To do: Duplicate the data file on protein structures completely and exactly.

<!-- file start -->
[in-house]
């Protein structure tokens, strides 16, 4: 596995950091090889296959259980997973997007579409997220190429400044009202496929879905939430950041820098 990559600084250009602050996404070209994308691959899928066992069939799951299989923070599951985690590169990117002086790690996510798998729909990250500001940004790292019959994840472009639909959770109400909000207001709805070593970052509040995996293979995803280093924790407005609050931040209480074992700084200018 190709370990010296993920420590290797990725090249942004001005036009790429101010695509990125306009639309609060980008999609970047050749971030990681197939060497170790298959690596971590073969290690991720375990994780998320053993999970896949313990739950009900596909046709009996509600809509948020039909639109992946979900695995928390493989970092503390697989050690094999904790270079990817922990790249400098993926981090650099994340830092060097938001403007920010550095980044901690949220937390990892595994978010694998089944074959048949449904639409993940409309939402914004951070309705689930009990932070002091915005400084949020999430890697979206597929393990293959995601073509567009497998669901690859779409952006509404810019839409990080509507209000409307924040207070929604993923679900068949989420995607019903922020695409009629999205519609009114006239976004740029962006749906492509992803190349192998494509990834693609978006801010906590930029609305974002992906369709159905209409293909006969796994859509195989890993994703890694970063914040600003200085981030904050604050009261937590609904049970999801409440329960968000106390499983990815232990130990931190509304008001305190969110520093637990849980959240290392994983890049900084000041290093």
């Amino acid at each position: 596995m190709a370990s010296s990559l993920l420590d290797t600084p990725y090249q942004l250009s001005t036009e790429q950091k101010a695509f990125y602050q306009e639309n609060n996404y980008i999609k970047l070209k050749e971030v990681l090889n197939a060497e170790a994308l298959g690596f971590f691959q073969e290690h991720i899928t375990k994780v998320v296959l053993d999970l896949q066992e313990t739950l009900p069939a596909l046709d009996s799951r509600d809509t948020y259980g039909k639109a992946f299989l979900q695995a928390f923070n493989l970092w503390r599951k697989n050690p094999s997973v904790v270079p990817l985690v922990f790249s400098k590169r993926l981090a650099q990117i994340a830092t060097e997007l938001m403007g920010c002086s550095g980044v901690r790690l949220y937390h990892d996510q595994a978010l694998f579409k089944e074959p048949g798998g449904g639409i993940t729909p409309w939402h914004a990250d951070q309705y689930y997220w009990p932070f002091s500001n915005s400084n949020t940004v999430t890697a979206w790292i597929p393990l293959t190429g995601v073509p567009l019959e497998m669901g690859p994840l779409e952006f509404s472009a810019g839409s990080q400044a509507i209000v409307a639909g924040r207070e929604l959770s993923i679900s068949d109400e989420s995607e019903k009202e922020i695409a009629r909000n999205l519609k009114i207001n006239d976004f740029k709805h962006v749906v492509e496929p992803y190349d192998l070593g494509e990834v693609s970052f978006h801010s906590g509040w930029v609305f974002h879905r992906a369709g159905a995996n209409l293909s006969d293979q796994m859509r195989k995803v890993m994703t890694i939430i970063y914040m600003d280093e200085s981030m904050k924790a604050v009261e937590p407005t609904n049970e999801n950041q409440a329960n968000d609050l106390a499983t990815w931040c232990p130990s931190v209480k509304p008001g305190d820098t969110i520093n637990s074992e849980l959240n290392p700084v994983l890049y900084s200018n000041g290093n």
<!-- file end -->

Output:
[in-house]
């Protein structure tokens, strides 16, 4: 596995950091090889296959259980997973997007579409997220190429400044009202496929879905939430950041820098 990559600084250009602050996404070209994308691959899928066992069939799951299989923070599951985690590169990117002086790690996510798998729909990250500001940004790292019959994840472009639909959770109400909000207001709805070593970052509040995996293979995803280093924790407005609050931040209480074992700084200018 190709370990010296993920420590290797990725090249942004001005036009790429101010695509990125306009639309609060980008999609970047050749971030990681197939060497170790298959690596971590073969290690991720375990994780998320053993999970896949313990739950009900596909046709009996509600809509948020039909639109992946979900695995928390493989970092503390697989050690094999904790270079990817922990790249400098993926981090650099994340830092060097938001403007920010550095980044901690949220937390990892595994978010694998089944074959048949449904639409993940409309939402914004951070309705689930009990932070002091915005400084949020999430890697979206597929393990293959995601073509567009497998669901690859779409952006509404810019839409990080509507209000409307924040207070929604993923679900068949989420995607019903922020695409009629999205519609009114006239976004740029962006749906492509992803190349192998494509990834693609978006801010906590930029609305974002992906369709159905209409293909006969796994859509195989890993994703890694970063914040600003200085981030904050604050009261937590609904049970999801409440329960968000106390499983990815232990130990931190509304008001305190969110520093637990849980959240290392994983890049900084000041290093």
């Amino acid at each position: 596995m190709a370990s010296s990559l993920l420590d290797t600084p990725y090249q942004l250009s001005t036009e790429q950091k101010a695509f990125y602050q306009e639309n609060n996404y980008i999609k970047l070209k050749e971030v990681l090889n197939a060497e170790a994308l298959g690596f971590f691959q073969e290690h991720i899928t375990k994780v998320v296959l053993d999970l896949q066992e313990t739950l009900p069939a596909l046709d009996s799951r509600d809509t948020y259980g039909k639109a992946f299989l979900q695995a928390f923070n493989l970092w503390r599951k697989n050690p094999s997973v904790v270079p990817l985690v922990f790249s400098k590169r993926l981090a650099q990117i994340a830092t060097e997007l938001m403007g920010c002086s550095g980044v901690r790690l949220y937390h990892d996510q595994a978010l694998f579409k089944e074959p048949g798998g449904g639409i993940t729909p409309w939402h914004a990250d951070q309705y689930y997220w009990p932070f002091s500001n915005s400084n949020t940004v999430t890697a979206w790292i597929p393990l293959t190429g995601v073509p567009l019959e497998m669901g690859p994840l779409e952006f509404s472009a810019g839409s990080q400044a509507i209000v409307a639909g924040r207070e929604l959770s993923i679900s068949d109400e989420s995607e019903k009202e922020i695409a009629r909000n999205l519609k009114i207001n006239d976004f740029k709805h962006v749906v492509e496929p992803y190349d192998l070593g494509e990834v693609s970052f978006h801010s906590g509040w930029v609305f974002h879905r992906a369709g159905a995996n209409l293909s006969d293979q796994m859509r195989k995803v890993m994703t890694i939430i970063y914040m600003d280093e200085s981030m904050k924790a604050v009261e937590p407005t609904n049970e999801n950041q409440a329960n968000d609050l106390a499983t990815w931040c232990p130990s931190v209480k509304p008001g305190d820098t969110i520093n637990s074992e849980l959240n290392p700084v994983l890049y900084s200018n000041g290093n």